The Bell of Atri

The Bell of Atri – Gabriele D’annunzio (1863-1938)

D’annunzio was born at Pescara in the Abruzzi in 1863. His first literary work was a volume of verses, published when he was only sixteen. His first novel appeared in 1889, and he afterwards became famous also as a poet and dramatist. His short stories, of which he wrote a number, are memorable pictures of the half-savage peasant- folk in the mountains of his native district. He excelled in the description of vivid landscapes, and in the delineation of elemental types on the one hand, and of decadent overcivilized moderns on the other.

The present version is translated by Louis Lozowick. It appeared originally in the Pagan magazine, and is here reprinted by permission of the editor.

The Hero

The big banners of St. Gonselvo, brought upon the square, floated heavily in the wind. Men of herculean stature, with faces flushed and necks strained, carried them gingerly.

The Bell of Atri – After the victory over the people of Radusa the population ol Mas- calico celebrated this September feast with unexampled splendor. In-tense religious fervor raised their souls to exaltation. The entire pop-ulation was sacrificing its rich autumnal harvest to the glory of their patron Saint. From window to window across the street, women stretched their nuptial veils. The men decorated the doors with green wreaths, and spread flowers on the threshold of their houses. A wind was flowing and everything swayed and sparkled in the street, producing an intoxicating effect on the mob.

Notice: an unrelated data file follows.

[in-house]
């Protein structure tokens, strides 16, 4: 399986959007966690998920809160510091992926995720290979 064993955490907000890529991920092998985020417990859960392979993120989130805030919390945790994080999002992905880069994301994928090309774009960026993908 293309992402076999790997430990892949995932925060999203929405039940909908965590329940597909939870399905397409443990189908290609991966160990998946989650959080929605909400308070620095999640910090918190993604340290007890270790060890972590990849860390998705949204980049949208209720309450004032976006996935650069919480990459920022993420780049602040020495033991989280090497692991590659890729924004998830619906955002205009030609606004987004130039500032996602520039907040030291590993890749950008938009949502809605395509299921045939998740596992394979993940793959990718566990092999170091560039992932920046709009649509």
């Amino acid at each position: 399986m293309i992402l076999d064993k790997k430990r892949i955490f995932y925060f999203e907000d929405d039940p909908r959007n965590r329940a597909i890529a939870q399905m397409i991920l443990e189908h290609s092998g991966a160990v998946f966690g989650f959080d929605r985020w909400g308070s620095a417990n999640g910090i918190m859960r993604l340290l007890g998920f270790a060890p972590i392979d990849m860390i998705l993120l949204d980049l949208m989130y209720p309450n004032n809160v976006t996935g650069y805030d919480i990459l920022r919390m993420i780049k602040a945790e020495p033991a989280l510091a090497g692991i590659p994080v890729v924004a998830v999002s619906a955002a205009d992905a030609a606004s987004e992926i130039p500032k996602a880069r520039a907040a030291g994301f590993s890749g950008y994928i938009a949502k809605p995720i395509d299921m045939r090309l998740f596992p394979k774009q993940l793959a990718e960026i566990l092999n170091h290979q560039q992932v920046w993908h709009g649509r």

The procession was coming from the church in a continuous stream, breaking up into groups at the square. Before the altar, from which Pantaleone has been so recently dethroned, stood eight men, chosen to the rare privilege of raising the statue of St. Gonselvo. They were: Giovanni Curo, l’Ummalido, Mattao, Vincenzio Guanno, Rocco di Ceuzo, Benedette Gallante, Biagio di Clisci, Giovanni Senzapaura. Speechless they stood, conscious of their important duty, and somewhat agitated.

The Bell of Atri part 2

With the beginning of the Nineteenth Century came the Romanticists, Manzoni, Foscolo and the rest. These were poets and novelists, to whom the Novela meant very little. Their influence extended far into the century, and only with the advent of the naturalist Verga was there a return to the short story. And then it had no relation whatsoever to the art practised by Boccaccio. With Verga, De Amicis, Serao, Fogazzaro, and D`Annunzio, we are in the midst of the modern European literary movement.

The notation “no title in the original,” made in several instances after the notes on Boccaccio, Ser Giovanni, Sacchetti, Masuccio, Bandello, Firenzuola, Grazzini, Cinthio, and Gozzi, means that the title given in this collection is furnished by the editors. The Italian editions usually offer a lengthy synopsis of the story.

The Bell of Atri (Anonymous: 13th or 14th Century)

The Hundred Ancient Tales is a collection of short stories containing the earliest e

The Bell of Atri part 1

Gabriele D`annunzio (1863-1938)

D`annunzio was born at Pescara in the Abruzzi in 1863. His first literary work was a volume of verses, published when he was only sixteen. His first novel appeared in 1889, and he afterwards became famous also as a poet and dramatist. His short stories, of which he wrote a number, are memorable pictures of the half-savage peasant- folk in the mountains of his native district. He excelled in the description of vivid landscapes, and in the delineation of elemental types on the one hand, and of decadent overcivilized moderns on the other.

The present version is translated by Louis Lozowick. It appeared originally in the Pagan magazine, and is here reprinted by permission of the editor.

The Hero

The big banners of St. Gonselvo, brought upon the square, floated heavily in the wind. Men of herculean stature, with faces flushed and necks strained, carried them gingerly.

After the victory over the peop